Exploring science and engineering.

The idea is to understand the Scientific Method and to have fun applying it while accumulating Scientific Knowledge.

In general we look for a new law by the following process. First we guess it. Then we compare the consequences of the guess to see what would be implied if this law that we guessed is right. Then we compare the result of the computation to nature, with experiment or experience, compare it directly with observation, to see if it works. If it disagrees with experiment it is wrong. In that simple statement is the key to science. It does not make any difference how beautiful your guess is. It does not make any difference how smart you are, who made the guess, or what his name is--if it disagrees with experiment it is wrong

-Richard Feynman (1918/1988), US educator & physicist

"The scientific method," Thomas Henry Huxley once wrote, "is nothing but the normal working of the human mind." That is to say, when the mind is working; that is to say further, when it is engaged in correcting its mistakes. Taking this point of view, we may conclude that science is not physics, biology, or chemistry--is not even a "subject"--but a moral imperative drawn from a larger narrative whose purpose is to give perspective, balance, and humility to learning.

-Neil Postman. The End of Education, Alfred A. Knopf, New York, 1995, p 68.

Distillations of ideas from Karl Popper:

  • All observation is theory laden.
  • All knowledge is conjectural.
  • Scientific knowledge is tested by observation, not derived from it.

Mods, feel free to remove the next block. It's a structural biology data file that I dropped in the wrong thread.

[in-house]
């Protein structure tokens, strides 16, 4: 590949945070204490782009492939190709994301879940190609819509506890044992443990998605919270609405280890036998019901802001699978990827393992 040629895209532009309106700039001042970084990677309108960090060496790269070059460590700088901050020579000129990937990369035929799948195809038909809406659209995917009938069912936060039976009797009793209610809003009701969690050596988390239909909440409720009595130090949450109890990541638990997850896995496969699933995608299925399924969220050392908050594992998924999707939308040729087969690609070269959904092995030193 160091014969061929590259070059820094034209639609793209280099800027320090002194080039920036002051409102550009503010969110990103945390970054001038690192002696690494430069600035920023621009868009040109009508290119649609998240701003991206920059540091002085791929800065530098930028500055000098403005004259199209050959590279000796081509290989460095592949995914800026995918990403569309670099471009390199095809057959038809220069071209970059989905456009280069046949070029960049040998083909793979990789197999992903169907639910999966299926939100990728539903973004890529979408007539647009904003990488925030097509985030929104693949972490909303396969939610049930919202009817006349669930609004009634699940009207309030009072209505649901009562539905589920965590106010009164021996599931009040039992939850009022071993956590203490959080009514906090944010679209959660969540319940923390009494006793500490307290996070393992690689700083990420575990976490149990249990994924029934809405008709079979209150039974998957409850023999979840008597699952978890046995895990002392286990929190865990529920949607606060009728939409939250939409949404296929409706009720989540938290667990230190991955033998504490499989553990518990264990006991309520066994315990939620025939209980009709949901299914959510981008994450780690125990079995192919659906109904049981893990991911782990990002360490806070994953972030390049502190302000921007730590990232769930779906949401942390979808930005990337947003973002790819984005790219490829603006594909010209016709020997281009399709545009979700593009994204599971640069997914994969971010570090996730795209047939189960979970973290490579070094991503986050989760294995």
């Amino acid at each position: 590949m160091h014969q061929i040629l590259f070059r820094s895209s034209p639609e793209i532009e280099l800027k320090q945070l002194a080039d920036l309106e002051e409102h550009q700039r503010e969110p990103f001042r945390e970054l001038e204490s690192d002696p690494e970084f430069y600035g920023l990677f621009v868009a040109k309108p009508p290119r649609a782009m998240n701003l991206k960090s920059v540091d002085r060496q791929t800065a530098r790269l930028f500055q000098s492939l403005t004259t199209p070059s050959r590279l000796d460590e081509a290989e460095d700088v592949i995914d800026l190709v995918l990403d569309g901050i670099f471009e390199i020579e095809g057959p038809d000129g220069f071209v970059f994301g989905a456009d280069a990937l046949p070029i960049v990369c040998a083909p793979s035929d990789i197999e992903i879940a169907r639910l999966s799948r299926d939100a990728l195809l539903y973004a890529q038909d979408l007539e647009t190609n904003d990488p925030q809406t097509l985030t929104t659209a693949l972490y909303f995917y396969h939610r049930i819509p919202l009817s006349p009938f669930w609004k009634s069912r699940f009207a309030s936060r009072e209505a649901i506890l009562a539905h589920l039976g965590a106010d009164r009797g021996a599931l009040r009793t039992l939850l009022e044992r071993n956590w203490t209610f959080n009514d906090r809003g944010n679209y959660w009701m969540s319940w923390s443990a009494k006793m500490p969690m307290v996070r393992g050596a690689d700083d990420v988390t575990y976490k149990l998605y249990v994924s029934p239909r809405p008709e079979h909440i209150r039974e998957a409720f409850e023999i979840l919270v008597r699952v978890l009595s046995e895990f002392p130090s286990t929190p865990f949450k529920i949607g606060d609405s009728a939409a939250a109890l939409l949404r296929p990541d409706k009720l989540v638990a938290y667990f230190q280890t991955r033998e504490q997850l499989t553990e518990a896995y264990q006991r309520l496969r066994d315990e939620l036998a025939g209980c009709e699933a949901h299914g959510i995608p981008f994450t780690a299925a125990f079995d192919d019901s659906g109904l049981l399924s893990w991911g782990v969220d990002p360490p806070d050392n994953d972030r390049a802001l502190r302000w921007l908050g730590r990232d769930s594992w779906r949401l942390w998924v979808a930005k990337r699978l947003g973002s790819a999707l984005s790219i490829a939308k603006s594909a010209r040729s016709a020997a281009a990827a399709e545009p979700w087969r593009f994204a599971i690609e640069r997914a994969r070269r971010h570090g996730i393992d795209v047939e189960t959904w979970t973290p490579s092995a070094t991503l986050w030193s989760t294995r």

• Scientific theories are testable conjectures.

The evolution of knowledge began with a relatively simple arrangement of information. The most simple organization was the invention of the fact. Facts, in fact, were invented. Not by science but by the European legal system, in the 1500s. In court lawyers had to establish agreedd-upon observations as evidence that could not shift later. Science adopted this useful invention. Over time, the novel ways in which knowleged could be ordered increased. This complex apparatus for relating new information to old knowledge is what we call science.

The scientific method is not one uniform "method." It is a collection of scores of techniques and processes that has evolved over centuries (and continues to evolve). Each method is one small step that incrementally increases the unity of knowledge in society. A few more of the seminal inventions in the scientifi method include:

  • 280 B.C.E. Cataloged library with index (at Alexandria), a way to search recorded information
  • 1403 Collaborative encyclopedia, a pooling of knowledge from more than one person
  • 1590 Controlled experiment, used by Francis Bacon
  • 1665 Necessary repeatability, Robert Boyle's idea that results of an experiment must be repeatable to be valid
  • 1752 Peer-reviewed-refereed journal, adding a layer of confirmation and validation over shared knowledge
  • 1885 Blinded, randomized design, a way to reduce human bias; randomness as a new kind of information
  • 1934 Falsifiable testability, Karl Popper's notion that any valid experiment must have some testable way it can fail
  • 1937 Controlled placebo, a refinement in experiments to remove the effect of biased knowledge of the participant
  • 1946 Computer simulation, a new way of making theory and generating data
  • 1952 Double-blind experiment, a further refinement to remove the effect of knowledge of the experimenter.
  • 1974 Meta-analysis, a second-level analysis of all previous analysis in a given field

... The scientific method, like science itself, is accumulated structure.

-p 338, What Technology Wants (2010) by Kevin Kelly.

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